D&D Chainmail had a troubled existence from the get go, but two events drove the nails into its coffin. First, the decision was made to make it a skirmish game only. Something that was meant to be a six month phase turned into the entire game. Not at all what we planned. Second, Mage Knight came out and proved collectible minis could sell. My team had been trying to set up a more traditional pewter, non-collectible minis business. We faced tough internal pressure to figure out some way to apply the Magic business model to minis, but we really didn’t think that was a good idea. When Mage Knight was selling like crazy, it was hard to argue against it though. This was the Pokemon era when expectations were ridiculous. We were asked by a VP once if Chainmail would make over $10 million in its first year. We said it was unlikely, and that the business would need time to grow to that level. No one wanted to hear that at WotC in 2001.

When Chainmail launched, it was already a compromised product. It got crap support from the company and a key decision from an idiot brand manager made the production costs much higher than the needed to be while creating packaging that did a poor job of showcasing the minis. A year later the game rules won an Origins Award…one week after WotC cancelled it. By this point all the members of that original team had quit or been laid off. Interestingly, two of them (Matt Wilson and Mike McVey) went off and formed Privateer Press, which went to to publish the Warmachine and Hordes miniatures games.

When D&D Minis came back, it was in a pre-painted, collectible format like Mage Knight. There was an attached game (ironically enough, a revised version of the Chainmail rules) but the main target was roleplayers. IIRC, the first starters didn’t even say miniatures game on them. The setting, factions, characters, and stories we tried to create with Chainmail were jettisoned. If you wanted to play the game, you had your choice of bland, alignment-based factions with no background, no cohesion, and no particular reason to fight.

For roleplayers though, the new approach worked initially. Most of the sculpts and paint jobs were mediocre but the roleplayers didn’t care as much about those things as the minis players. They liked popping something ready to use out of the package and if it looked halfway decent on the table, that was good enough. No glue, painting, or assembly required. A secondary market sprang up where common (but useful in a RPG) minis were available pretty cheaply (I bought ten giant frogs once because they were ten cents each). The rare figures were more expensive, of course, and many desirable monsters were only available as rares.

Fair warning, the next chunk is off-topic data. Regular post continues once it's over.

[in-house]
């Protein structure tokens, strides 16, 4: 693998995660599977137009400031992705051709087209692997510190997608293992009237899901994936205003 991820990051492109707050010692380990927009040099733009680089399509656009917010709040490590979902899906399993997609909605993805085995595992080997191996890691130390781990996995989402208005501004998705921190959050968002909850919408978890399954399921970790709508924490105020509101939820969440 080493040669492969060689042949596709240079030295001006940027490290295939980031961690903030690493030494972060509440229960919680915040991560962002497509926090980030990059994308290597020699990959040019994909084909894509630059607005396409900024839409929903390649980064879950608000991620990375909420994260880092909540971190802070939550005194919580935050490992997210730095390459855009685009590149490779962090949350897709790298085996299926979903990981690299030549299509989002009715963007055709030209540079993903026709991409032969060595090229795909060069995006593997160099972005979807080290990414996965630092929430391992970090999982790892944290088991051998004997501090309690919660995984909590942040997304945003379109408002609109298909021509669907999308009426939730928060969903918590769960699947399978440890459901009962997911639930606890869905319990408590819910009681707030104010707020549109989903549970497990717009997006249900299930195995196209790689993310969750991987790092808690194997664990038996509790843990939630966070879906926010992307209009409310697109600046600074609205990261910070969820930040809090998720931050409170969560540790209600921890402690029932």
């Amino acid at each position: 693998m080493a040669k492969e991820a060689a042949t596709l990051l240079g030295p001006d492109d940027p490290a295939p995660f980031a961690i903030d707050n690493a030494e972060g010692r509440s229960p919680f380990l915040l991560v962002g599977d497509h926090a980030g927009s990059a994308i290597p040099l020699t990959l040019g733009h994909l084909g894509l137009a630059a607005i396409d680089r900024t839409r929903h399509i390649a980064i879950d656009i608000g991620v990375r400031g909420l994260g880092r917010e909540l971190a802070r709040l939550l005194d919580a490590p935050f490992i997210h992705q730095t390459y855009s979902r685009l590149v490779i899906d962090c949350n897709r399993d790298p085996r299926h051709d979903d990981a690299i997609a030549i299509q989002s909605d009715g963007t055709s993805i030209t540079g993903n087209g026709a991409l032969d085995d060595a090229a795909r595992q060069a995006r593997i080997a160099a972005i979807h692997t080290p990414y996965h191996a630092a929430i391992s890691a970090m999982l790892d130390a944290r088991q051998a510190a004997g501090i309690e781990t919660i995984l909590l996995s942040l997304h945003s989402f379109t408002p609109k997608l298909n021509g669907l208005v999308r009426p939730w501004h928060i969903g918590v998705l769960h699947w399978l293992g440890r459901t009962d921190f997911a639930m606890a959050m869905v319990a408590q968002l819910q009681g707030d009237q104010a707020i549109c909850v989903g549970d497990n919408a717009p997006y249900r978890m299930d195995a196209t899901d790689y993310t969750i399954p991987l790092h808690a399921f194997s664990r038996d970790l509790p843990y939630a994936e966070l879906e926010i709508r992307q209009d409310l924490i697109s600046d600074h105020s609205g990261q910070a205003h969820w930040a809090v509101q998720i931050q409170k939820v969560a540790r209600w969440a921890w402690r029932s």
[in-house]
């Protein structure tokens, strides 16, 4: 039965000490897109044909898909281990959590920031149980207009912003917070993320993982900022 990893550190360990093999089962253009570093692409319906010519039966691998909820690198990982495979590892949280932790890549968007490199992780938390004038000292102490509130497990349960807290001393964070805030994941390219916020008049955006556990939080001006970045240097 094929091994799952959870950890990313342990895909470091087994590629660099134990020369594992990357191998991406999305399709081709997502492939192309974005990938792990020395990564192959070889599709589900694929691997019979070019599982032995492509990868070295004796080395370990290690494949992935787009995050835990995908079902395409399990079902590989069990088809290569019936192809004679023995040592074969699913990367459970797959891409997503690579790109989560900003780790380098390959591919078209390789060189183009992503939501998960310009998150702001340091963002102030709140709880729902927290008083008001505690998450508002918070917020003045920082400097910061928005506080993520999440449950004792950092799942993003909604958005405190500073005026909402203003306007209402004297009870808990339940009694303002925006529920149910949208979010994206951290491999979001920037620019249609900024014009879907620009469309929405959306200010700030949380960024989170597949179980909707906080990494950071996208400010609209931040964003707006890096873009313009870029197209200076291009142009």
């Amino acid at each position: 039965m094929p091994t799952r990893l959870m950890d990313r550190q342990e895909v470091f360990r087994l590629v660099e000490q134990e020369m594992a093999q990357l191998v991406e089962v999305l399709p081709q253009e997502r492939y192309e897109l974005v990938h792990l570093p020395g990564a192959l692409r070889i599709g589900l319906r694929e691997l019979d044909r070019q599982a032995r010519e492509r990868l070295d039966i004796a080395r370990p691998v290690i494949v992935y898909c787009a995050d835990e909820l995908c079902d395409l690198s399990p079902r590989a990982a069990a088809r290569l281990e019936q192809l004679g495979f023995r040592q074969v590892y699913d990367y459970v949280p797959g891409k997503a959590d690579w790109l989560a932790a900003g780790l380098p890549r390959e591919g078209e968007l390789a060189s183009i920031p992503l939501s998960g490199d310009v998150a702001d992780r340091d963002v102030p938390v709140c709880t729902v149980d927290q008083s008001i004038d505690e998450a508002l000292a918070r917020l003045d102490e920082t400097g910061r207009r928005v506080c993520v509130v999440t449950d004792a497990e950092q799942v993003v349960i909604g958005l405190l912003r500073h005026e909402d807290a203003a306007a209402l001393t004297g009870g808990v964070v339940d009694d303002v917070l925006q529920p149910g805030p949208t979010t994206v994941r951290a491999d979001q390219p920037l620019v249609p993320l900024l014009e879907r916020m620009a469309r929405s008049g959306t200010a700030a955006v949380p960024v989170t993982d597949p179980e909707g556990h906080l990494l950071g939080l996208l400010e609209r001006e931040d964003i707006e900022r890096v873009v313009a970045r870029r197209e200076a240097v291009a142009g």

For several years new sets of D&D minis came out regularly and seemed to sell well. WotC was making money, the roleplayers were generally satisfied, and D&D itself became increasingly minis-centric, which should only have reinforced demand. And yet, it eventually became apparent that things weren’t going so well. WotC stopped supporting the minis game. Sets become less frequent. Some gamers complained the quality of the minis was dropping. So what was going on?

My suspicion (and remember I was long gone from WotC when this stuff went down) is the the nature of the roleplaying consumer eventually bit Wotc in the ass. A roleplayer wants enough minis to support his or her RPG sessions and the minis are in many ways incidental to the game experience. A minis gamer wants to build armies and the minis are a key element of the game experience. I believe many of the roleplayers who bought cases of minis for the first few sets began to slow down as their collections grew. At a certain point they had most of their bases covered. So instead of buying a case, they bought a few boosters or cherry picked a few figs from the secondary market.

At the same time, the cost of making the minis was going up. Pre-painted collectible figures are all done in Asia but you may have noticed the weakening American dollar and the recession we’ve been in the last few years. So as sales on each set eroded, the cost to make the minis was going up. Declining sales + increasing costs = the almost inevitable death of D&D minis as we knew them.

It seems that the era of the collectible mini is nearing an end after only a decade. Mage Knight, the pioneer in the field, was ironically one of the first to die. The ups, downs, and acquisitions of its publisher, Wizkids, is a whole other story. They are now part of Neca and seem to be doing OK with a revived Heroclix. Few other games are left standing. The more traditional minis companies survive and in many cases thrive. Games Workshop still dominates the field. Privateer has experimented with a pre-painted plastic game but their bread and butter seems to still be Warmachine and Hordes. Reaper looks solid as a rock and they still do great business selling pewter minis to D&D players.

WotC, I suspect, plans to migrate the minis aspect of D&D play to the virtual tabletop online with the rest of the game. There may even be a business model there, selling packs of virtual creatures and characters. For my part, I wish D&D had gotten a real mass battles miniatures game supported by a full line of pewter and multi-part plastic miniatures. Something that played great on its own but could also tie into your RPG campaign. Something that made the most of D&D’s rich worlds and added new lore and stories to that tradition. I’m a crazy dreamer like that.